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Discussion Starter #1
I got the synthetic cable for all the right reasons: it’s light, it doesn’t kink, it doesn’t have splitters, it’s not stiff, it’s light, and it’s safer if it breaks. But that’s not all there is to it. I saw some issues I didn’t like when I started installing it.

It begins with the Warn “Synthetic Rope Installation Guide” that says, and I quote, “Replace rope every 12 months with WARN® synthetic winch rope only.” That’s a little over $200 a year just for synthetic rope.

I know, I know, you’ve had your synthetic for 50 years and pulled 100 Jeeps and haven’t had any problems. Well be that as it may, the manufacturer recommends replacement every year, and makes no mention of whether it has been used or not.

Just about all of the synthetic winch ropes are affected by UV. UV in sunlight degrades the material. I know there are coatings that help with that, but the sun is hard on these ropes. Steel cable? Bring on the UV.

I found the synthetic to be a pain to install. Not necessarily hard to install, but I had to keep unspooling to adjust gaps in the wind. I have no experience with steel cable, but I just don’t believe steel cable will behave this way.

Synthetic rope is VERY sensitive to heat, and unfortunately, the cable drum does heat up. Things start to happen at temps as low as 150° and above that it really gets nasty. Steel rope and heat? Doesn’t bother it at all.

So in order to essentially insulate the syn rope from the drum, Warn uses a nylon sleeve over the rope where it will contact the drum. This cover extends for about 1-1/2 layers and makes for uneven mushy layers. And when the rope reaches the unprotected section, it starts to wedge down into the protected layers.

Oh, Warn says to always have 10 wraps on the drum before pulling – steel rope? Five turns.

Synthetic rope is a porous weave and when it gets slack in it, the weave can open, let dirt, muck, etc. in and then trap it when tension is applied. Now we have this junk in the middle of abrasion sensitive material. IIRC, correctly it even self-abrades. Steel rope just doesn’t do this, well not as badly and it resists abrasion better if it does.

Spooling:
I found very quickly that if care isn’t taken while spooling on the rope, it can form lumps because of what was describe above and start making contact with the winch plate or the winch cross supports. That says if you start to pull and the syn rope collects in one place, you could easily get a jam that could damage the rope, winch, or both.

I’m sure wire cable could do this too, but it seems like because of the softness of the syn rope compared to the stiff formed shape of wire cable, the wire cable would be more likely to spread better than the syn rope.

Maintenance: There’s not much to do with steel cable. But if a syn rope is used in mud, one has to be concerned about cleaning it out at some point. It doesn’t seem like it would be that easy to clean a syn rope, especially to get internal debris out. Warn specifically says not to use high pressure washers on it, so we’re left with low/medium pressure and a lot of washing.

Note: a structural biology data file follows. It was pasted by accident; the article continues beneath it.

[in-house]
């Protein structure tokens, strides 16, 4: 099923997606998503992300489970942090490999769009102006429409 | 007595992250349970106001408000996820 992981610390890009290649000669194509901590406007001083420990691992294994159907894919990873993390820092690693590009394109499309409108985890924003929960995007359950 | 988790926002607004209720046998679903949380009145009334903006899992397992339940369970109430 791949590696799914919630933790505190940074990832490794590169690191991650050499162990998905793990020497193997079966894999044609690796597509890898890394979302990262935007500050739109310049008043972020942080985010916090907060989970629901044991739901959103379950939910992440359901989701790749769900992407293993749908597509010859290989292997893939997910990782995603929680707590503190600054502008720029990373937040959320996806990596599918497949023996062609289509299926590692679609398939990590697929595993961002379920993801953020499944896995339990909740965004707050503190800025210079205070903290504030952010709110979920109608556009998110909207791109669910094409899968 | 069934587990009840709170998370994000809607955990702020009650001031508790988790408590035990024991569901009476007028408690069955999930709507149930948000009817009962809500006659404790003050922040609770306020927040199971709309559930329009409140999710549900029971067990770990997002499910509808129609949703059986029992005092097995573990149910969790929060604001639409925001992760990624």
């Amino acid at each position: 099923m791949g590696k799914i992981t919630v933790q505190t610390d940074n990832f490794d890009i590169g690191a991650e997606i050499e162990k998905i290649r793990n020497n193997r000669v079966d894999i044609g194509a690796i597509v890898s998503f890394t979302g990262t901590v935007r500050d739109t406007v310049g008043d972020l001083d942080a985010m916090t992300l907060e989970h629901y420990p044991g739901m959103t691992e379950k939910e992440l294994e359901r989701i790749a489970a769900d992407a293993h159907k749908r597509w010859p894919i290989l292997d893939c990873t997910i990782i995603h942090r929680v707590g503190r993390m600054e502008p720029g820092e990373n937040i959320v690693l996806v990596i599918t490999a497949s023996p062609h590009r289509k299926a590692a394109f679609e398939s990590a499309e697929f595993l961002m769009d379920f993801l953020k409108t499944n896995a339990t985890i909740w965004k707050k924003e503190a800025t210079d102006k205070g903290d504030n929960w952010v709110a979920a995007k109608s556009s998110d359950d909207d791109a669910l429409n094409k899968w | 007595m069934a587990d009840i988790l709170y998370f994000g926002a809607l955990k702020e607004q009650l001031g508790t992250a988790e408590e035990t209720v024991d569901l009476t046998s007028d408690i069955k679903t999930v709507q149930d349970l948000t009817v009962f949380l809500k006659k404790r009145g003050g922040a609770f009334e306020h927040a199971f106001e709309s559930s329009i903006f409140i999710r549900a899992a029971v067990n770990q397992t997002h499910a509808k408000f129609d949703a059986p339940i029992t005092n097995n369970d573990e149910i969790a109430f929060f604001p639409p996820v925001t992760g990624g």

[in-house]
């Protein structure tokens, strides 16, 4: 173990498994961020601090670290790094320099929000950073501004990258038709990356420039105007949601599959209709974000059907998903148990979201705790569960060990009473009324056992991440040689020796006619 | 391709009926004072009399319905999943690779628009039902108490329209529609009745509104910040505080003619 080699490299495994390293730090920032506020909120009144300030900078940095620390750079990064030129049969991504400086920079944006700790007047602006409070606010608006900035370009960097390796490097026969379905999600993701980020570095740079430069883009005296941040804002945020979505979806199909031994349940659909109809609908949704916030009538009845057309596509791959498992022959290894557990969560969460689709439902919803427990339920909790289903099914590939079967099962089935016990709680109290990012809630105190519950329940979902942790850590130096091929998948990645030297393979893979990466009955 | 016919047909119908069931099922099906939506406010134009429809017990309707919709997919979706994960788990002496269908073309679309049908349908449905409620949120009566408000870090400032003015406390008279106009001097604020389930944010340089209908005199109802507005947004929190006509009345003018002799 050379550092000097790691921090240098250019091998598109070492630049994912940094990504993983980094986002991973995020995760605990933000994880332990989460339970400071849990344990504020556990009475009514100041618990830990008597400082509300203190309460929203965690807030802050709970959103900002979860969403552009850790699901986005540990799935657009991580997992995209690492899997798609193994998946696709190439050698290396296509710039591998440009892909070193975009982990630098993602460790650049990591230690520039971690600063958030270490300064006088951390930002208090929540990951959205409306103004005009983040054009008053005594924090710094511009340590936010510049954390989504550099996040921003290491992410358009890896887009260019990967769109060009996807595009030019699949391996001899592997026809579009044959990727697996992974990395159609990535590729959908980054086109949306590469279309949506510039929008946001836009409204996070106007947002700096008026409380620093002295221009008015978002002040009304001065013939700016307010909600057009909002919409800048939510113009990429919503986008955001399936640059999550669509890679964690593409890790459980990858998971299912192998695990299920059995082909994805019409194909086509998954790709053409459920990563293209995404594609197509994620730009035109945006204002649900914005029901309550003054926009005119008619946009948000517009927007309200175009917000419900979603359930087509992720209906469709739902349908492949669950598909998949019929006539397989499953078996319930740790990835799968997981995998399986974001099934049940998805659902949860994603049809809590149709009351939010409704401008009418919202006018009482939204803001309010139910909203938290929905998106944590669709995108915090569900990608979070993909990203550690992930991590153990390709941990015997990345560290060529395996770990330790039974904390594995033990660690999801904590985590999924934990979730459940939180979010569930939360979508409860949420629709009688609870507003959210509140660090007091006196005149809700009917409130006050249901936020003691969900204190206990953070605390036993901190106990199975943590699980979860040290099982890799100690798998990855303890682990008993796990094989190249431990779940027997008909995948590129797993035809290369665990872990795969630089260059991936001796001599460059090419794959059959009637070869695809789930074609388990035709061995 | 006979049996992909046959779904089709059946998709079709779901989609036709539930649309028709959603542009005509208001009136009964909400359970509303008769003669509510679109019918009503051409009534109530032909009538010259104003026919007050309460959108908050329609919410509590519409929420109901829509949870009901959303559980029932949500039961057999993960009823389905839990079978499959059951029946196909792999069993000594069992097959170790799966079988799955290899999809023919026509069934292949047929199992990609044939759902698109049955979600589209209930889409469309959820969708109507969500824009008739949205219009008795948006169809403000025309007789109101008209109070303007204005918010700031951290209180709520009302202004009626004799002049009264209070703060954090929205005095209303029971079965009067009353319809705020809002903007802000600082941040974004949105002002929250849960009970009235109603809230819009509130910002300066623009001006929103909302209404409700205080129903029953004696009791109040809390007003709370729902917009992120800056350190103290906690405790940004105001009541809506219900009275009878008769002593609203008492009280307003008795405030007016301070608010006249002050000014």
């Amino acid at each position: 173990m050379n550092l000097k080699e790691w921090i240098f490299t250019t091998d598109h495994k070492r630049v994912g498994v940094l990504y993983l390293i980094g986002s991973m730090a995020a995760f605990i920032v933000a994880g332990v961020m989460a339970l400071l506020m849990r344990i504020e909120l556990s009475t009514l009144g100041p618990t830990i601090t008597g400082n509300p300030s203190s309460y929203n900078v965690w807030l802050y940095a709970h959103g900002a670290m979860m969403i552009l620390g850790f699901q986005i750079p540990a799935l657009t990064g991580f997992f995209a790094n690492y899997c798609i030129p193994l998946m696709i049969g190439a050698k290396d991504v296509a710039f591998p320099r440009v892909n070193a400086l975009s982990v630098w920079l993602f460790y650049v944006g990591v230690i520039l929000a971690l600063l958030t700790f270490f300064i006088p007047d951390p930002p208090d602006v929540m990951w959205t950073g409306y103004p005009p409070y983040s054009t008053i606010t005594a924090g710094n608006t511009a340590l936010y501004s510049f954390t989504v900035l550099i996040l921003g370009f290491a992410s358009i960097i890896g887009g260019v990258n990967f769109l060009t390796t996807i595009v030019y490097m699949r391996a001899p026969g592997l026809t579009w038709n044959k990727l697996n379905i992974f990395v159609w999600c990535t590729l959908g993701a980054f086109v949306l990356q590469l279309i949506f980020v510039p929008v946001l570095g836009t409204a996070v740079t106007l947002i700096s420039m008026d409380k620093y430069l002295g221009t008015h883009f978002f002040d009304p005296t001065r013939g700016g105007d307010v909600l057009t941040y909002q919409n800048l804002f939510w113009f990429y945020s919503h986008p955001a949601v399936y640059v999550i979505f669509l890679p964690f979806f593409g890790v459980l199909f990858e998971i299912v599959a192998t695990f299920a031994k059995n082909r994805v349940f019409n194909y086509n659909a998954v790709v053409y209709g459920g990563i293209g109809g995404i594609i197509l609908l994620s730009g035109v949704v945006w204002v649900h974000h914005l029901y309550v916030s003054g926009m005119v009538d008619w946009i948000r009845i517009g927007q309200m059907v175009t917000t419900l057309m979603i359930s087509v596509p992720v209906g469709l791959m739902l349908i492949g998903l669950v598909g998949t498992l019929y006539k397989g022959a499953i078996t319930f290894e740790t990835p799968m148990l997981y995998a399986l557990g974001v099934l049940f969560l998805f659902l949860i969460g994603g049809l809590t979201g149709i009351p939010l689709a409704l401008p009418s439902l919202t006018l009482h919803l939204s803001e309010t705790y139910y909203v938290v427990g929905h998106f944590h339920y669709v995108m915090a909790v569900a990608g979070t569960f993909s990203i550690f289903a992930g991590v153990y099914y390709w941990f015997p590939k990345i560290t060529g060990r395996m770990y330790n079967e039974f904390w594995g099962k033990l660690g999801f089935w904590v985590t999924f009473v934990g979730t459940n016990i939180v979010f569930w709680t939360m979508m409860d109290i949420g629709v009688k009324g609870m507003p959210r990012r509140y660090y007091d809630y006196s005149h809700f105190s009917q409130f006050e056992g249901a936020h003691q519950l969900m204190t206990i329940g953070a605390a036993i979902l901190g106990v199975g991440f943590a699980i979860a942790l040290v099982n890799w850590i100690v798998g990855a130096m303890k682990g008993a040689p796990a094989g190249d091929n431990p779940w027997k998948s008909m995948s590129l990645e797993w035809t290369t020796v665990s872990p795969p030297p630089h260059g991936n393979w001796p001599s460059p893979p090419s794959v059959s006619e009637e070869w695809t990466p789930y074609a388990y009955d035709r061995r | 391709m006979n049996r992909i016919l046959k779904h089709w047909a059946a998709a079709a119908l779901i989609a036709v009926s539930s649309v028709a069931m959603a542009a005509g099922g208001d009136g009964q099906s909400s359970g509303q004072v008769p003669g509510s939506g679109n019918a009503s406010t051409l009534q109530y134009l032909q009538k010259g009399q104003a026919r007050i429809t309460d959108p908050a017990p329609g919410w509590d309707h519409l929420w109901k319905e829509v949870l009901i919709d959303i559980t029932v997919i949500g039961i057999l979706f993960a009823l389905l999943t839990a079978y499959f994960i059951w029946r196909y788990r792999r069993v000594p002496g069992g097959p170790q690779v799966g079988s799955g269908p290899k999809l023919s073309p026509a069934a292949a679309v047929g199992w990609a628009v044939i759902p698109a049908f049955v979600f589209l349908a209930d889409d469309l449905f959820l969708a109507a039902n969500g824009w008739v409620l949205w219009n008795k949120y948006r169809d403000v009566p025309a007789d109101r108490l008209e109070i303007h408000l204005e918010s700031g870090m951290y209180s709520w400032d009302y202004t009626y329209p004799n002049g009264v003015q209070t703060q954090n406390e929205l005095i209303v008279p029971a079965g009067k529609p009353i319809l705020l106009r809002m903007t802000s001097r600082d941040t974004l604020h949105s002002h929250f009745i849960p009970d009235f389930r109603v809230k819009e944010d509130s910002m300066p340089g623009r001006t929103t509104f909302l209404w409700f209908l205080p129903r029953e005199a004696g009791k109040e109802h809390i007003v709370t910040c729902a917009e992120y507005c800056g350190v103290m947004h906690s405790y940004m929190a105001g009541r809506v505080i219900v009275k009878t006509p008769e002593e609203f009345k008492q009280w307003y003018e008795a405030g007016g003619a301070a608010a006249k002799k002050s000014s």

I’m not sure where all this is going to take me, but I am considering buying 100’ of 3/8” cable and give it a try. The only issue I see with cable, if you treat it right is if it breaks, it can be very dangerous where the syn rope would neither have the same stored energy or mass. Of course that issue is pretty well mitigated by placing a weight blanket over the steel cable to absorb the energy and reduce the recoil.
 

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Thanks! pretty much my take on it too, except they left out the manufacturer's recommendation to replace syn rope every year. They did emphasize the fact that it needs to be cleaned regularly.

I really like that it can be spliced if it breaks! I think I know how they splice it but I'm gonna see if I can look that up.

Thanks again!
 

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I have had both and the synthetic is a pain in arse if you trail in the woods or brush. When I use my winch I typically use it in the worst possible places which seem to really damage the structural integrity of the rope. Rocks/Trees both wreak havoc IMHO.
 

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I have had both and the synthetic is a pain in arse if you trail in the woods or brush. When I use my winch I typically use it in the worst possible places which seem to really damage the structural integrity of the rope. Rocks/Trees both wreak havoc IMHO.
sounds like about the same conditions as me and I would not go back to steel. I just take care and lay stuff over the rocks and try to keep it out of the mud. I unspooled mine yesterday and washed it good and looks like new altho a few fuzzy spots that don't hurt anything. I am going to find some used fire hose and slit it so I can use it for a sleeve tho.
 

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That are some benefits to the synthetic rope, the product certainly is marketed well and nowadays considered the cats meow however some of us are old school, all of my winches have been wire and while well used (90 ft stretch this last Sunday), you take care of them and they last darn near forever. With any recovery, you have to practice safe procedures. There is still a reason that Tow companies use wire as conditions are never optimum. If a vendor wants to send me a sample of 100+ ft for a 11K winch...I will certainly use it and report back after a few years:)
 
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